As if it were a three-hour pilot, a series that promises beauty in every shot but currently lacks it: Refn’s cinema involved in serial aestheticism. On Netflix
As in the case of old B-movies whose recovery continues to be at the center of a programmatically postmodern authorial vision, at the end of the vision of Copenhagen Cowboysthe TV series of Nicolas Winding Refn landed on Netflix on January 5, what remains are the individual images and sound. If Cliff Martinez’s score is as enjoyable as ever, free to meander between synthesizers and death notes in a way that hasn’t happened to him in such a powerful way for a long time, the “neon demon” NWR – acronym signature that spasmodically asks to rise to the rank of visual artist, as if the screen were just a starting point of his stylistic research – in this latest project for Netflix he films some of the most emblematic frames and moments of his way to bend the industry of the imaginary to his poetics. But here by dint of rarefying its constituent components and continuing in an undeniable way to mix up its genre paradigms, from cinema to Copenhagen Cowboys very little remains. Intellectual abstraction is not a process that suits commercial streaming platforms, not so much for the reference target – that persisting in thinking as an audiovisual webete, to use an equally technologically generalizing neologism, is an indication of lack of knowledge of the methods of use intermediary of the average spectator – as much for the convenience of domestic vision which inevitably weighs down the scope of the reflection that this work claims in a frankly asphyxiating three-hour duration due to the expansion of the narrative flow.
In the usual rebound of genres starting from the already explored and adored crime/thriller arrives at revenge movie and, never so directly, tangentially touches some strings of the ethnological fairy tale (probably the most notable novelty), Refn’s series shows the story of the enigmatic Miu (Angela Bundalovic) within the criminal underworld of the Danish capital. In fact, during the six episodes, the “lucky” young woman will first be the object of superstitious devotion/fear on the part of a Sinti clan, only to then unexpectedly find herself saving a young Chinese life, colliding with the dangerous boss who was holding her hostage and finally being involved in a drug trafficking with shamelessly rich and shamelessly colluding Balkan entrepreneurs who from the top of glacial skyscrapers (stylistically illuminated, of course) move in an enigmatic way the ranks of the racket which is the entire city economy.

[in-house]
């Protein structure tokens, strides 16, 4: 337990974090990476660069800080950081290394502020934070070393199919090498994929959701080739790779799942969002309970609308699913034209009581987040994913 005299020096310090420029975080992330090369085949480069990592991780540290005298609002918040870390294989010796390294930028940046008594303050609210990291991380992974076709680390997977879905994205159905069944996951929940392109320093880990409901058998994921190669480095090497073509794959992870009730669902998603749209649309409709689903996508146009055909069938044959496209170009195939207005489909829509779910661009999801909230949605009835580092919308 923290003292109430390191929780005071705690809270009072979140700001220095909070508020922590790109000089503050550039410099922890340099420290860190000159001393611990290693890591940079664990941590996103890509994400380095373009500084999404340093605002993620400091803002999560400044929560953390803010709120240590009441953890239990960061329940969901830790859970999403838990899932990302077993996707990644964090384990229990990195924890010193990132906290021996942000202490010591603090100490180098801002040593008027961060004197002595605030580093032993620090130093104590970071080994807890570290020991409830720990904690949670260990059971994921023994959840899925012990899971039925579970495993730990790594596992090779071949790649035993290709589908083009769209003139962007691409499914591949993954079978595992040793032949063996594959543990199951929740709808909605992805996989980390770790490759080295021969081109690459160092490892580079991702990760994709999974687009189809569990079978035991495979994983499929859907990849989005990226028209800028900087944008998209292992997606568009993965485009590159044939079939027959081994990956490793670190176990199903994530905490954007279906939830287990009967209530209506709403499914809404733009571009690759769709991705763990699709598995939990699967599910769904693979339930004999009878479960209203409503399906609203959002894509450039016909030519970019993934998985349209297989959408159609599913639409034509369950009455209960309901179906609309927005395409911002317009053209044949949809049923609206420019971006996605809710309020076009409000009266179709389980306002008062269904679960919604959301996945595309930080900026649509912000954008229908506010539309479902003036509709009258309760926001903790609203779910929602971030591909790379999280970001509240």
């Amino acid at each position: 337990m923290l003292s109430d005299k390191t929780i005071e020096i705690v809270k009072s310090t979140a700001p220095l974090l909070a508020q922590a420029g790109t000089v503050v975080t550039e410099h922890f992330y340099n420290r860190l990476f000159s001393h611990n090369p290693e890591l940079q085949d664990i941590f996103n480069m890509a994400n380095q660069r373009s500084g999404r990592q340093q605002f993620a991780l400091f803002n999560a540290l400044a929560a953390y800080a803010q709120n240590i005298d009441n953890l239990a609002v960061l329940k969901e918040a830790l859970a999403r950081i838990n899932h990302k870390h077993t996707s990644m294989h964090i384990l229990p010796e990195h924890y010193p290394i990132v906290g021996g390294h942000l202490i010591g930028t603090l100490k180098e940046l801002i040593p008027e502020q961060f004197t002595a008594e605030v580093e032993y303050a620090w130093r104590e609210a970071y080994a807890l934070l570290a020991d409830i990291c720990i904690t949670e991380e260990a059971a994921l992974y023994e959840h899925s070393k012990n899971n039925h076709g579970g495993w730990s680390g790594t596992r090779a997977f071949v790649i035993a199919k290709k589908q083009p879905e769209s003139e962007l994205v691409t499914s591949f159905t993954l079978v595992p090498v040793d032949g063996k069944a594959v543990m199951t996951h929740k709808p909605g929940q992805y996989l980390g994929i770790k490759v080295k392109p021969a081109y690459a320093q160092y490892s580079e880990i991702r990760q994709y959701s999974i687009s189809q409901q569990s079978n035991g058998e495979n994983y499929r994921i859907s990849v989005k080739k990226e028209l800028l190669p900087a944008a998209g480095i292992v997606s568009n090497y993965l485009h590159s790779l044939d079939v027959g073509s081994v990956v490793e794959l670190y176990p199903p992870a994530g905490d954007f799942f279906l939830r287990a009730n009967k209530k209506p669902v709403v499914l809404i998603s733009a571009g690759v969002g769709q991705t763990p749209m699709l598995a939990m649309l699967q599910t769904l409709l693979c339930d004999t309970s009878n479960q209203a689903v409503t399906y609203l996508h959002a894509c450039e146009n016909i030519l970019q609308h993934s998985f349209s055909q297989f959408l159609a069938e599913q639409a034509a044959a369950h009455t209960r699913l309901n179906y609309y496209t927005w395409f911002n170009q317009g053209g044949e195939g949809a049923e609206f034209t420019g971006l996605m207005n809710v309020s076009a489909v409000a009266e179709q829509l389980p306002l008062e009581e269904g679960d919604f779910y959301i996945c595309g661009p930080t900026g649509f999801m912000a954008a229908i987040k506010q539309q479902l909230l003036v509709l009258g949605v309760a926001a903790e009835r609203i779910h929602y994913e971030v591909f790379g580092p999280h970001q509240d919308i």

While returning to direct in his native land, the director then points his camera towards the Roma, the Asians, the slimy inhabitants of Eastern Europe and the naive Afro-Americans demonstrating that uniting the different nationalities by now masters of Western degradation – not even the Danes are naturally spared: the native Sten grunts every time he speaks and the handsome semi-vampire rants about the need to show his penis – it’s the drive for violence.
Which paradoxically finds less visual space given that the ultra-gore peaks Refn had accustomed us to are very few in the face of a philosophical systematization so trodden as to be nihilistic. Immersed in the leaden photography of Magnus Nordenhof Jønck, the characters know only the codes of animal oppression, as demonstrated by the not very subtle allegory with the pigs repeatedly reiterated and reified in alternating montages perhaps never so easily moralistic in the cinema of NWR. As if it were a pilot episode of a monster-project, Copenhagen Cowboys presents the very few events of the Miu affair as background, premonitions and flashes of a serial investigation which, if the premises are maintained, promises to last for many seasons. While awaiting the “giants” announced in the last episode by his partner and friend Hideo Kojima, Refn’s latest series is therefore a sequence of static pictures which, although extraordinarily dazzling, remain dwarf events and of empty spectator interest to this day.
Original title: ID.
Director: Nicolas Winding Refn
Cast: Angela Bundalovic, Lola Corfixen, Zlatko Buric, Andreas Lykke Jørgensen, Jason Hendil-Forssell, Li Ii Zhang, Dragana Milutinovic
Duration: 56′ (1st ep.), 51′ (2nd ep.), 52′ (3rd ep.), 54′ (4th ep.), 46′ (5th ep.), 53′ ( 6th ep.)
Origin: Denmark, 2022/2023
The evaluation of the film of Sentieri Selvaggi